In Egypt last week a journalist was barred from travel without official explanation, a reporter was accused of criminal defamation over a 2015 investigation on child prostitution, and President Abdel Fattah el-Sisi defended Egypt's freedom of expression record. An appeal date was also set for the Journalists' Syndicate leaders who were sentenced this month to two years in prison.
News of the hospitalization of an imprisoned photojournalist after security forces cracked down on an uprising in Borg al-Arab prison tops the list of attacks on the press last week in Egypt. Also last week: Two leaders of the Journalists' Syndicate were sentenced to two years in prison each but remain free on bail; a presidential pardon included two journalists who had nearly completed their prison terms; a court ordered the release of Ismail Alexandrani, but the prosecution successfully appealed; and finally, Mahmoud Abou Zeid Shawkan was at last allowed to tell the judge hearing his case that he is a photojournalist.
New York, November 19, 2016 - The Committee to Protect Journalists condemned the conviction of three leaders of the Egyptian Journalists Syndicate today on charges of harboring a fugitive. A Cairo court sentenced Yehia Qallash, the chairman of the syndicate, and board members Khaled al-Balshy and Gamal Abdel Rahim to two years in prison, according to news reports. The court set bail of 10,000 Egyptian pounds (US$628) each pending appeal.
Four journalists were detained November 11 amid a heavy deployment of security forces in Egypt's cities in response to calls for nationwide protests over economic reforms. The protests were fewer and smaller than anticipated, but journalists were still harassed and, in some cases, arrested, according to local and international media. One journalist remains in custody. Separately, a gag order on an investigation into the funding of civil society organizations remains in place, and courts are due to hear two criminal defamation cases brought by public officials against reporters.
In a joint letter, CPJ calls on Mauritania's President to help secure the release of blogger Mohamed Cheikh Ould Mohamed, also known as Mohamed Ould M'Kaitir. Mauritania's Supreme Court is due to review Mohamed's case on November 15. The blogger faces the death penalty.
Restrictions against the press continue in Egypt, with ongoing trials of journalists, some of whom have been in detention for more than three years, allegations that a TV station was ordered to drop a planned broadcast of an interview with a former official, and a reporter detained while trying to cover a sensitive story. Egypt has been a leading jailer of journalists for more than a year, and the country's press is regularly harassed. CPJ has documented the following press freedom violations in the past week:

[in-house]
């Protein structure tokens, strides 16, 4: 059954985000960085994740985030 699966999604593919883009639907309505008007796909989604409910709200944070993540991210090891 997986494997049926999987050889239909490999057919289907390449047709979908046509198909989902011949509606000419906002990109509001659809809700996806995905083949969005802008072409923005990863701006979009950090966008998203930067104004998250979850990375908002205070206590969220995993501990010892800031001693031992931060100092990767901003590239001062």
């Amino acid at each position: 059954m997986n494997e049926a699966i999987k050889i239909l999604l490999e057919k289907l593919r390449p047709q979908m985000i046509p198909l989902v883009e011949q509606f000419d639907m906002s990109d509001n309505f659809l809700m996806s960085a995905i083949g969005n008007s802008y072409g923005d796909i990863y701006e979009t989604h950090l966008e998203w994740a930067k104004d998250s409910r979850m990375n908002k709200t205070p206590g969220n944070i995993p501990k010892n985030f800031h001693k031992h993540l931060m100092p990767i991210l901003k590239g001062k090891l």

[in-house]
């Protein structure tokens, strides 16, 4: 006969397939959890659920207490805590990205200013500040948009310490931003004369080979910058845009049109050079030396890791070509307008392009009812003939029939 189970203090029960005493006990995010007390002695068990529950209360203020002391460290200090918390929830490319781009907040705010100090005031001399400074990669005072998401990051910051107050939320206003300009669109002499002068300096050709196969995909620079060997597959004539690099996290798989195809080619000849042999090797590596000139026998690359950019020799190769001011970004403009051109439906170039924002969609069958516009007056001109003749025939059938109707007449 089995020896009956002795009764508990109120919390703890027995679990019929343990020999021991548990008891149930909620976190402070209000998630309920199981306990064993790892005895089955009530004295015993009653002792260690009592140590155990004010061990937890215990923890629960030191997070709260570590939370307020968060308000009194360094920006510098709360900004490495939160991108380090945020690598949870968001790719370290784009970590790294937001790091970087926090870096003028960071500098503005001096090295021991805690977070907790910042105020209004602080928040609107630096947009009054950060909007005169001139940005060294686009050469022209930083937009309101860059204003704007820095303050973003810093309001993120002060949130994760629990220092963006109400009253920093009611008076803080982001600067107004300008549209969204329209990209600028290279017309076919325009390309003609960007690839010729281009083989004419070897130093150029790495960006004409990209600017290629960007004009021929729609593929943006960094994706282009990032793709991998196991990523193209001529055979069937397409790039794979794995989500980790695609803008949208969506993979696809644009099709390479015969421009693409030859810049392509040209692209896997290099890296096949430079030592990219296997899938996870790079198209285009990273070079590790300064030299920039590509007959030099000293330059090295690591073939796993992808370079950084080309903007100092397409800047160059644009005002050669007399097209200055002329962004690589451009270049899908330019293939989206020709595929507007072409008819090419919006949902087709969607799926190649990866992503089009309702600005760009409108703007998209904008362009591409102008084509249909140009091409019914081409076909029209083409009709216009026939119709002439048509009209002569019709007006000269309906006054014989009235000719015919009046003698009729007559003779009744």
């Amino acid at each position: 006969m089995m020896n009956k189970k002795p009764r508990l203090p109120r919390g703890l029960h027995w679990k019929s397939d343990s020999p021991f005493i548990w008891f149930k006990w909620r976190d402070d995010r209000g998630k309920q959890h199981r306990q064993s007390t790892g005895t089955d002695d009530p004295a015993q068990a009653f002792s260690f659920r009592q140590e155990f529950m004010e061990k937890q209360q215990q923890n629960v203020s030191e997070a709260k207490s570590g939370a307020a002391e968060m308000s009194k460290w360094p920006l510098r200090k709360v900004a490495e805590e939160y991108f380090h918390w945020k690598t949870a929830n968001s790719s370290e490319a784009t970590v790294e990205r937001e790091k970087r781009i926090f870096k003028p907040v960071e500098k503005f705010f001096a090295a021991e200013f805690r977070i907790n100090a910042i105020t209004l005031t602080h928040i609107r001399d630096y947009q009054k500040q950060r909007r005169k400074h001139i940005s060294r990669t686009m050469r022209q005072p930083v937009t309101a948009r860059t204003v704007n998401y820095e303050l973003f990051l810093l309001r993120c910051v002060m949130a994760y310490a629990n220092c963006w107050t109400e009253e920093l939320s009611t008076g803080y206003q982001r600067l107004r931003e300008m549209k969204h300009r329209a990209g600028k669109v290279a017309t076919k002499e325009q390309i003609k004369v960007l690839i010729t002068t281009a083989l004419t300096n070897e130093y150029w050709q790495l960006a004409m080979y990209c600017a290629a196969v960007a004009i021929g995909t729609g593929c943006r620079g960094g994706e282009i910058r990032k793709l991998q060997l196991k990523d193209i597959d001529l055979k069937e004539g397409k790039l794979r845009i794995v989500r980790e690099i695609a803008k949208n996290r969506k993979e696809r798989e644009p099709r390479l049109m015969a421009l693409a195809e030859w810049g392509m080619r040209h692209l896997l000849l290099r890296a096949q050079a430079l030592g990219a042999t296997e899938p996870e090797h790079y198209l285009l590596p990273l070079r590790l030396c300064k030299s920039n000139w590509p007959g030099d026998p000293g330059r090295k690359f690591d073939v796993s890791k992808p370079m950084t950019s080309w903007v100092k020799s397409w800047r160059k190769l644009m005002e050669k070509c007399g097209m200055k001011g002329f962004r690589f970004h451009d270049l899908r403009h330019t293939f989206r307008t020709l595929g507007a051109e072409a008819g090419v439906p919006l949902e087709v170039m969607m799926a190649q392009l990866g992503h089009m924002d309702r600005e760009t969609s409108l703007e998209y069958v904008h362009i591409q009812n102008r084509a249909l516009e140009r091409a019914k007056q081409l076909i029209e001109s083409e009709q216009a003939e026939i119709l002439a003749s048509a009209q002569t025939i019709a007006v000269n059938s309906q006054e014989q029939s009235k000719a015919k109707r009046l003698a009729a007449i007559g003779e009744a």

CPJ’s 2016 Global Impunity Index spotlights countries where journalists are slain and the killers go free
By Elisabeth Witchel, CPJ Impunity Campaign Consultant
Published October 27, 2016.
Some of the highest rates of impunity in the murders of journalists can be attributed to killings by Islamist militant groups, CPJ found in its latest Global Impunity Index, which spotlights countries where journalists are murdered and their killers go free. The worst country for the second year in a row is Somalia, where the militant group al-Shabaab is suspected in the majority of media murders, followed by Iraq and Syria, where members of the militant group Islamic State murdered at least six journalists in the past year.
New York, October 21, 2016 - An Iraqi journalist was killed today covering fighting between militants from the Islamic State group and Kurdish security forces, according to news reports. The killing came as at least seven journalists were injured in the past two days while covering the joint offensive to reclaim the city of Mosul from control of the Islamic State group.
Corruption is one of the most dangerous beats for journalists, and one of the most important for holding those in power to account. There is growing international recognition that corruption is also one of the biggest impediments to poverty reduction and good governance. This is why journalists on this beat must be protected, including by multilateral lending institutions such as the World Bank and International Monetary Fund, which just concluded their annual meetings in Washington D.C.
New York, October 2, 2016 - Dutch freelance photojournalist Jeroen Oerlemans was killed today in the Libyan city of Sirte while covering clashes between Islamic State fighters and forces loyal to the Libyan Army, according to Dutch and Libyan news outlets.